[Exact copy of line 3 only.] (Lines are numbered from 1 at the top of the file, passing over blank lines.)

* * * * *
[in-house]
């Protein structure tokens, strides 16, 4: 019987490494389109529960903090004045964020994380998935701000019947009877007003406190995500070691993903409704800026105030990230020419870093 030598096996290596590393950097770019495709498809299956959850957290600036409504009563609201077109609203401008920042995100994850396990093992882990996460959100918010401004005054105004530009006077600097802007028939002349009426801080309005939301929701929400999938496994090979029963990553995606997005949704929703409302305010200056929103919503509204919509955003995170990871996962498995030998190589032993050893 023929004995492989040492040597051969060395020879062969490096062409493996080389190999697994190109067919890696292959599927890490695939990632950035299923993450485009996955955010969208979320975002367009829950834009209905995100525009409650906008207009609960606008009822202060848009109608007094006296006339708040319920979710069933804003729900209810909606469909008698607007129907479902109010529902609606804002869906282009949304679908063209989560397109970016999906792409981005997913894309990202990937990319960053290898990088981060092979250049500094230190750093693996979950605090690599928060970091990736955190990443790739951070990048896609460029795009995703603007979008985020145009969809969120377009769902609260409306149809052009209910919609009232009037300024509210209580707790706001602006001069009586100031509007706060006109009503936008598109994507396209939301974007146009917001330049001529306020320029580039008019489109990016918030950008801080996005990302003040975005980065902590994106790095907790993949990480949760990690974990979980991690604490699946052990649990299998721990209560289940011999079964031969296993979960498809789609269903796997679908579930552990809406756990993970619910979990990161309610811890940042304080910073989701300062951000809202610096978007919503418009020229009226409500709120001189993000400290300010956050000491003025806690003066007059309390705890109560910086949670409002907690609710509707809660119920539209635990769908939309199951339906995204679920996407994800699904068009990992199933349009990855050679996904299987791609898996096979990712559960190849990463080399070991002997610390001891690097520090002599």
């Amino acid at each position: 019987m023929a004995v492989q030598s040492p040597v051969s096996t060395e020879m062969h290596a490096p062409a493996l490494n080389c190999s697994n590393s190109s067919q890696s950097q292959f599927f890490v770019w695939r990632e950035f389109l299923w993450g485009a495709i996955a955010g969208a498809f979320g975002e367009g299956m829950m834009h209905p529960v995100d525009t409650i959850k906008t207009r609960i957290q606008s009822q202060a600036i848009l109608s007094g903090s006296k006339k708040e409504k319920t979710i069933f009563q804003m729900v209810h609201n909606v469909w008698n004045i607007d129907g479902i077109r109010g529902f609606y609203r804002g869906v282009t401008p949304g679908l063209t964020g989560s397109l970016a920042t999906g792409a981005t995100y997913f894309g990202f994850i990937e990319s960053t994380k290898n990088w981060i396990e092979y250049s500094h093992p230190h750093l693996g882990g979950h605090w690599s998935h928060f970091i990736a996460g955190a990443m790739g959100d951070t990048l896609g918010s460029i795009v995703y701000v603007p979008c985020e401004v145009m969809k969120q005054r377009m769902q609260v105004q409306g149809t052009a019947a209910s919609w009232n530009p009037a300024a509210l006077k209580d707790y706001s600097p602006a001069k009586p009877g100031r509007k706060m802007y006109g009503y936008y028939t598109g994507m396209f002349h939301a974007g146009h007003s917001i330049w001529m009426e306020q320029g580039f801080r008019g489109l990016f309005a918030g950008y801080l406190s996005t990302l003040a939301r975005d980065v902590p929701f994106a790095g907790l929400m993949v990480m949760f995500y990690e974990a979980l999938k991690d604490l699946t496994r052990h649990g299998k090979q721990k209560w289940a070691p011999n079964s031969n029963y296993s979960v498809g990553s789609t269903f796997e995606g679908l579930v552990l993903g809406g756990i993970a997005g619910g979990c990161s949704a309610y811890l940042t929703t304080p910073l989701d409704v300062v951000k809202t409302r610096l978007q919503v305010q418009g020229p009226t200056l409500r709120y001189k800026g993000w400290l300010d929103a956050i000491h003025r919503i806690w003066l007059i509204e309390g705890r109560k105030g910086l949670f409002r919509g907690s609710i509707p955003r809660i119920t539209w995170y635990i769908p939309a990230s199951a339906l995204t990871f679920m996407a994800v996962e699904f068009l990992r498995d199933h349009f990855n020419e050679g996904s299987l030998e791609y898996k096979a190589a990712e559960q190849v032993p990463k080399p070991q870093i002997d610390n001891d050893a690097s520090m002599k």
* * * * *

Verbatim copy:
């Amino acid at each position: 019987m023929a004995v492989q030598s040492p040597v051969s096996t060395e020879m062969h290596a490096p062409a493996l490494n080389c190999s697994n590393s190109s067919q890696s950097q292959f599927f890490v770019w695939r990632e950035f389109l299923w993450g485009a495709i996955a955010g969208a498809f979320g975002e367009g299956m829950m834009h209905p529960v995100d525009t409650i959850k906008t207009r609960i957290q606008s009822q202060a600036i848009l109608s007094g903090s006296k006339k708040e409504k319920t979710i069933f009563q804003m729900v209810h609201n909606v469909w008698n004045i607007d129907g479902i077109r109010g529902f609606y609203r804002g869906v282009t401008p949304g679908l063209t964020g989560s397109l970016a920042t999906g792409a981005t995100y997913f894309g990202f994850i990937e990319s960053t994380k290898n990088w981060i396990e092979y250049s500094h093992p230190h750093l693996g882990g979950h605090w690599s998935h928060f970091i990736a996460g955190a990443m790739g959100d951070t990048l896609g918010s460029i795009v995703y701000v603007p979008c985020e401004v145009m969809k969120q005054r377009m769902q609260v105004q409306g149809t052009a019947a209910s919609w009232n530009p009037a300024a509210l006077k209580d707790y706001s600097p602006a001069k009586p009877g100031r509007k706060m802007y006109g009503y936008y028939t598109g994507m396209f002349h939301a974007g146009h007003s917001i330049w001529m009426e306020q320029g580039f801080r008019g489109l990016f309005a918030g950008y801080l406190s996005t990302l003040a939301r975005d980065v902590p929701f994106a790095g907790l929400m993949v990480m949760f995500y990690e974990a979980l999938k991690d604490l699946t496994r052990h649990g299998k090979q721990k209560w289940a070691p011999n079964s031969n029963y296993s979960v498809g990553s789609t269903f796997e995606g679908l579930v552990l993903g809406g756990i993970a997005g619910g979990c990161s949704a309610y811890l940042t929703t304080p910073l989701d409704v300062v951000k809202t409302r610096l978007q919503v305010q418009g020229p009226t200056l409500r709120y001189k800026g993000w400290l300010d929103a956050i000491h003025r919503i806690w003066l007059i509204e309390g705890r109560k105030g910086l949670f409002r919509g907690s609710i509707p955003r809660i119920t539209w995170y635990i769908p939309a990230s199951a339906l995204t990871f679920m996407a994800v996962e699904f068009l990992r498995d199933h349009f990855n020419e050679g996904s299987l030998e791609y898996k096979a190589a990712e559960q190849v032993p990463k080399p070991q870093i002997d610390n001891d050893a690097s520090m002599k």